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close this bookAmaranth to Zai Holes, Ideas for Growing Food under Difficult Conditions (ECHO; 1996; 397 pages)
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View the documentAbout this book
View the documentAcknowledgements
Open this folder and view contents1: Basics of agricultural development
Open this folder and view contents2: Vegetables and small fruits in the tropics
Open this folder and view contents3: Staple crops
Open this folder and view contents4: Multipurpose trees
Open this folder and view contents5: Farming systems and gardening techniques
Open this folder and view contents6: Soil health and plant nutrition
Open this folder and view contents7: Water resources
Open this folder and view contents8: Plant protection and pest control
Open this folder and view contents9: Domestic animals
Open this folder and view contents10: Food science
Open this folder and view contents11: Human health care
Open this folder and view contents12: Seeds and germplasm
Open this folder and view contents13: Energy and technologies
Open this folder and view contents14: From farm to market
Open this folder and view contents15: Training and missionary resources
Open this folder and view contents16: Oils
Open this folder and view contents17: Above-ground (urban) gardens
View the document18: What is ECHO?
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Open this folder and view contentsECHO development notes - issue 52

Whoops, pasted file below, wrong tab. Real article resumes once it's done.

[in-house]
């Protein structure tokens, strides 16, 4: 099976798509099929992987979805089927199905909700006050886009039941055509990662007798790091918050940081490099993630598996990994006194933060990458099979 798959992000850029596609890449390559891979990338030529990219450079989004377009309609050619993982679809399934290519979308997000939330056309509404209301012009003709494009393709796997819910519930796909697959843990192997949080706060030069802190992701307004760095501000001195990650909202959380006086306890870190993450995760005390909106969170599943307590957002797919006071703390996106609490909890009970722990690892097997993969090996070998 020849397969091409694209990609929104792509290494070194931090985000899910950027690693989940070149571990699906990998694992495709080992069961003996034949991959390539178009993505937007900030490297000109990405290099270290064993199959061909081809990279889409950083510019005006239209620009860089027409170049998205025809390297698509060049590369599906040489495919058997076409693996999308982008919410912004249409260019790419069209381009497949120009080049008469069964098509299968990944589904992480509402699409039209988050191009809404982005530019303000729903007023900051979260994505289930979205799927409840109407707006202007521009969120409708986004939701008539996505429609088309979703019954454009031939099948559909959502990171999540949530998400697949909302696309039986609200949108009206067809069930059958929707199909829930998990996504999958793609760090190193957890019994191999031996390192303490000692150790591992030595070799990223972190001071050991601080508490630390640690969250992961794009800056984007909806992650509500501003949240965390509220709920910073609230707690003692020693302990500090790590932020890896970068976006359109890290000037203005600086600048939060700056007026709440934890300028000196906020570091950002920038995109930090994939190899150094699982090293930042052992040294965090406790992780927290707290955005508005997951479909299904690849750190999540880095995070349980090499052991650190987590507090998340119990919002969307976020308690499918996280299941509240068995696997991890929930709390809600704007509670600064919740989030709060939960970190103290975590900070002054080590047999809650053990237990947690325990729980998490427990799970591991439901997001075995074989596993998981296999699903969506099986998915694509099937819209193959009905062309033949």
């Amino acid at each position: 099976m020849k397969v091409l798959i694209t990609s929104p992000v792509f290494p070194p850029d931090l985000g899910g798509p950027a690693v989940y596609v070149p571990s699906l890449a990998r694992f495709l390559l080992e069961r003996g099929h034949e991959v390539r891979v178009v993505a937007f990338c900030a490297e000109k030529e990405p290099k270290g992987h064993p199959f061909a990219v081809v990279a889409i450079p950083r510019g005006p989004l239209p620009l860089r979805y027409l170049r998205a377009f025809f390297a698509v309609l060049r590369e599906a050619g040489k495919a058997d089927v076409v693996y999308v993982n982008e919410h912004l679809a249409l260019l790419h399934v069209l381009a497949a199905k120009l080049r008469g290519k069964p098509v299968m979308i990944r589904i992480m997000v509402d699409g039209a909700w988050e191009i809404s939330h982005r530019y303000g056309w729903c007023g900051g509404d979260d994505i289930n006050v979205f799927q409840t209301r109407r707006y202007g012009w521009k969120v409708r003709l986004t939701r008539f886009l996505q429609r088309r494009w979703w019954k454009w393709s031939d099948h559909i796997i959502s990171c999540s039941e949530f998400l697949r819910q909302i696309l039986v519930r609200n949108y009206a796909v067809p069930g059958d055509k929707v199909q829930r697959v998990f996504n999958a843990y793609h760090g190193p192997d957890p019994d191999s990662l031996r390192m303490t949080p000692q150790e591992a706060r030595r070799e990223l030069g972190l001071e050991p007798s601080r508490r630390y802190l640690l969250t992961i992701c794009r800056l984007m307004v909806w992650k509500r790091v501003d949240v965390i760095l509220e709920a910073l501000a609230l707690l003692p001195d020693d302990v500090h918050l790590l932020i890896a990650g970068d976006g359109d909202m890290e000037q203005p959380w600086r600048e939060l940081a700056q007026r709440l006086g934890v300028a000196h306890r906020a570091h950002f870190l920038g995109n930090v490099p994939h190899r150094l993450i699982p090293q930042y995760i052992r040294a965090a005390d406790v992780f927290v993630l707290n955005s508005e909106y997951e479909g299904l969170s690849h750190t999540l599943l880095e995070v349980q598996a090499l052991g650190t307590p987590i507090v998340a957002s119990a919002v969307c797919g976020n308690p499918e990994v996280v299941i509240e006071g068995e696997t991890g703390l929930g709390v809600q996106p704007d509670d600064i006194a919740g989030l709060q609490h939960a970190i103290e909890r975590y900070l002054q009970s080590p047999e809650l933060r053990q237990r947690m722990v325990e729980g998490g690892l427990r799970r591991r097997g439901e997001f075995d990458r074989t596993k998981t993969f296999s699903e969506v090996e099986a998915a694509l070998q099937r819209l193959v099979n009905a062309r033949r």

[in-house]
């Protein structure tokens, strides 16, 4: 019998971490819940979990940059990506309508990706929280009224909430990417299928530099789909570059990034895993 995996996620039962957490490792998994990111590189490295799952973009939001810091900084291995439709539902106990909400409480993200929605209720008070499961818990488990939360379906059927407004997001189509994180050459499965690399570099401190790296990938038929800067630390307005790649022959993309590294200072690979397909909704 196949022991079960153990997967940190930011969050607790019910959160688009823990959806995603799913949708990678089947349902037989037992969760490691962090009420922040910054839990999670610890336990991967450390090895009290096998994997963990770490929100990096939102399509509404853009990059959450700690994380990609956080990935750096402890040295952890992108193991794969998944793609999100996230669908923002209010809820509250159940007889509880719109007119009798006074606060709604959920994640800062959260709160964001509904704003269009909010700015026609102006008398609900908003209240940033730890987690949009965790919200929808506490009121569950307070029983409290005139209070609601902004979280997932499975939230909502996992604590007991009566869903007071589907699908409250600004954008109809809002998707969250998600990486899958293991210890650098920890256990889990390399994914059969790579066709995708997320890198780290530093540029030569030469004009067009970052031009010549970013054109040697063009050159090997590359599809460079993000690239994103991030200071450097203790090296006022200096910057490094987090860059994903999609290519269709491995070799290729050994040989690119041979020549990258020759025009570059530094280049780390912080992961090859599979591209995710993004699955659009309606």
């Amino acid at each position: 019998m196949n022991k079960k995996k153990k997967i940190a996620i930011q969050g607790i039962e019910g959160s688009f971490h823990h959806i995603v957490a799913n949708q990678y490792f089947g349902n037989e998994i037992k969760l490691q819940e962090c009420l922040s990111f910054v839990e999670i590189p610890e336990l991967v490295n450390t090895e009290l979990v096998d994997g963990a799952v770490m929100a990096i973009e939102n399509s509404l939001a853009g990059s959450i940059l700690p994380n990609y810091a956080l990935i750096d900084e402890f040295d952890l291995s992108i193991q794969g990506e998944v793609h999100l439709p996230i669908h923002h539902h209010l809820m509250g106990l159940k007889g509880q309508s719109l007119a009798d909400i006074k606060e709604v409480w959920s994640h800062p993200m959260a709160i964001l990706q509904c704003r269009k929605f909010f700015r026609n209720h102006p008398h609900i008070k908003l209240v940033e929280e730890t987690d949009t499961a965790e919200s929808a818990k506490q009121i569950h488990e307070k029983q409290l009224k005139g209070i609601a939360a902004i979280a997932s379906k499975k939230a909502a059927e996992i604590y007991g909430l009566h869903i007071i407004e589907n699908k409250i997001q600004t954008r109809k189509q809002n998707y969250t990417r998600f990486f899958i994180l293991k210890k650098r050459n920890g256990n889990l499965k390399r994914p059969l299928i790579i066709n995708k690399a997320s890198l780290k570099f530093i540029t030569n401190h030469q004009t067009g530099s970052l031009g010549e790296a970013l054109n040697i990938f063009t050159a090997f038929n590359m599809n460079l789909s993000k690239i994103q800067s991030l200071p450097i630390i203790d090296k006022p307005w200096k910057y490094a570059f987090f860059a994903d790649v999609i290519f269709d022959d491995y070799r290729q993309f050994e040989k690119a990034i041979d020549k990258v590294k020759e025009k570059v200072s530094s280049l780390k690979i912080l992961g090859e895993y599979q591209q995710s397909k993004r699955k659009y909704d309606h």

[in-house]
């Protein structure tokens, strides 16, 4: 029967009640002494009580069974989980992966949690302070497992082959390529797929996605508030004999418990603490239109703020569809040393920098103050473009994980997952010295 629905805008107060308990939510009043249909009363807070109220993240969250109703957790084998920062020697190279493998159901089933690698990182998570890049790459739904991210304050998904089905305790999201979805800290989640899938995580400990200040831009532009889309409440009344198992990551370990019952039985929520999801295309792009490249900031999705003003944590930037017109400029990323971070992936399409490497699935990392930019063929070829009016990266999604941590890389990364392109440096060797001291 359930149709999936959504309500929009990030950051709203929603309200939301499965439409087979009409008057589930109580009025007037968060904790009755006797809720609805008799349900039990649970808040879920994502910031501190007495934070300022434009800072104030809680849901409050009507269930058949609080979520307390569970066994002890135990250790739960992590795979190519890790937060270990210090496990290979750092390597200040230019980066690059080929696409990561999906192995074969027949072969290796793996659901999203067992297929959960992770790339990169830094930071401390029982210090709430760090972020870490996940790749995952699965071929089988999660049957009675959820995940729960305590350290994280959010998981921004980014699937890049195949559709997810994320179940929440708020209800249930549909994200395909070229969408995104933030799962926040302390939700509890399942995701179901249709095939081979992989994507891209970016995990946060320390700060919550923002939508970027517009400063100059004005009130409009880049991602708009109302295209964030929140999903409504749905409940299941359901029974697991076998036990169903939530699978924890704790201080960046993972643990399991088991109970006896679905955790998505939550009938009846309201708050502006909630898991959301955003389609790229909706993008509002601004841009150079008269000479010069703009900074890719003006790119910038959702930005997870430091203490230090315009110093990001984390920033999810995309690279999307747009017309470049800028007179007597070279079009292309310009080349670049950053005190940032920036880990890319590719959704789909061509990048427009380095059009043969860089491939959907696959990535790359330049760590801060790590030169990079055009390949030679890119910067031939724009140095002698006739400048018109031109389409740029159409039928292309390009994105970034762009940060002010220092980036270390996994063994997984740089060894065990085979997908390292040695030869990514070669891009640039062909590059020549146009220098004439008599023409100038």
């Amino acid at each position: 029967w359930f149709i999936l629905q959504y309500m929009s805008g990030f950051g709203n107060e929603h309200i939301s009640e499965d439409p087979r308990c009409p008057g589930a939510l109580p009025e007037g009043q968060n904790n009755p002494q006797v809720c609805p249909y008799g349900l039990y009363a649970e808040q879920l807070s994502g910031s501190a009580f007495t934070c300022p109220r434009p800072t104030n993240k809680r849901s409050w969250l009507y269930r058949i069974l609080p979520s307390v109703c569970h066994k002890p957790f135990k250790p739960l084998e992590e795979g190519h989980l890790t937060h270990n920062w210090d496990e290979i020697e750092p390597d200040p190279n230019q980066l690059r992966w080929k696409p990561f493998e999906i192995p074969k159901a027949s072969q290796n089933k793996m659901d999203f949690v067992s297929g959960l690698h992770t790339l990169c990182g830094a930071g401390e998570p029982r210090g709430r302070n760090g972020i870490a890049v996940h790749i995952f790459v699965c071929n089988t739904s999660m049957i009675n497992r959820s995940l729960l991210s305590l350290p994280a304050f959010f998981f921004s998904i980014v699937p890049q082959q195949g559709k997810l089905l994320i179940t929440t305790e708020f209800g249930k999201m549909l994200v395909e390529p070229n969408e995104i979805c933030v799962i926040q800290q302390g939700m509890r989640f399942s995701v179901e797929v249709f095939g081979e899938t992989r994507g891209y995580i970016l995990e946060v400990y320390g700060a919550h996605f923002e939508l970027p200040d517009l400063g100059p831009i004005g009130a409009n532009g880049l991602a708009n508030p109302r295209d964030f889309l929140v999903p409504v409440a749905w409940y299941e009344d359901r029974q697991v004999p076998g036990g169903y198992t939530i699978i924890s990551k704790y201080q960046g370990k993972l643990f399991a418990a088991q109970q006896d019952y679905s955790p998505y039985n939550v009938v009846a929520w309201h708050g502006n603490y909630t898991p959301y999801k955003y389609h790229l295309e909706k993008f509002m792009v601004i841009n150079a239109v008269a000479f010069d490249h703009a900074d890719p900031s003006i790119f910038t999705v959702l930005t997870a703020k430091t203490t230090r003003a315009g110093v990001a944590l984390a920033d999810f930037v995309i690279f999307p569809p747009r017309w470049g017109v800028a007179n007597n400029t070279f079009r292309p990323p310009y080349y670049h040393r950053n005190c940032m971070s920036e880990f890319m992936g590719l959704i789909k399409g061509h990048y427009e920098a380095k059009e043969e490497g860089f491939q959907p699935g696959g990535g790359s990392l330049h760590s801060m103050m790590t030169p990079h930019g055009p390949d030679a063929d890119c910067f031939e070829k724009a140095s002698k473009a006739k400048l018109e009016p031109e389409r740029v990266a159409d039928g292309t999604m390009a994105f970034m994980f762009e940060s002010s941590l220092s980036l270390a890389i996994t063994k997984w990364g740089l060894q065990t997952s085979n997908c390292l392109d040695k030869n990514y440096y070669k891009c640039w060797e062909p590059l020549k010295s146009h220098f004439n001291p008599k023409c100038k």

close this folderECHO development notes: issue 53
View the documentFifty-one issues of edn in one book!
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View the documentThe nutritive value of chaya, one of the most productive green vegetables
View the documentSolar water disinfection
View the document"Why don't my tomatoes set fruit?"
View the documentInsights from a biogas project.
View the documentMalnutrition and child mortality
View the documentList of distance learning courses is available from ECHO.
View the documentFrom ECHO's seedbank
View the documentEchoes from our network
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Open this folder and view contents28 additional technical notes about tropical agriculture
Open this folder and view contentsPrinciples of agroforestry
Open this folder and view contentsGood nutrition on the small farm
 

"Why don't my tomatoes set fruit?"

is a common question asked by gardeners from temperate climates who move to the tropics. A related question is, "Local markets only have cherry or plum type tomatoes. Can you send seed of a larger tomato?"

If you have a tomato plant that is healthy and flowering but not setting fruit, the reason is likely related to temperature. Both daytime highs and nighttime lows have a variety of effects on the ability of a tomato to set fruit. Cherry, plum, and other small tomatoes seem to be less adversely affected by these extremes, which is why those types are the ones in local markets. We had hoped to find clear-cut guidelines, but could not, so we will venture our own: If daytime temperatures are not less than 33øC (92øF) and nighttime temperatures less than 22øC (72øF), you may experience difficulty. If daytime temperatures are over 40øC (104øF) or nighttime temperatures over 26øC (79øF), you will almost surely have poor fruit set and possibly damaged fruit.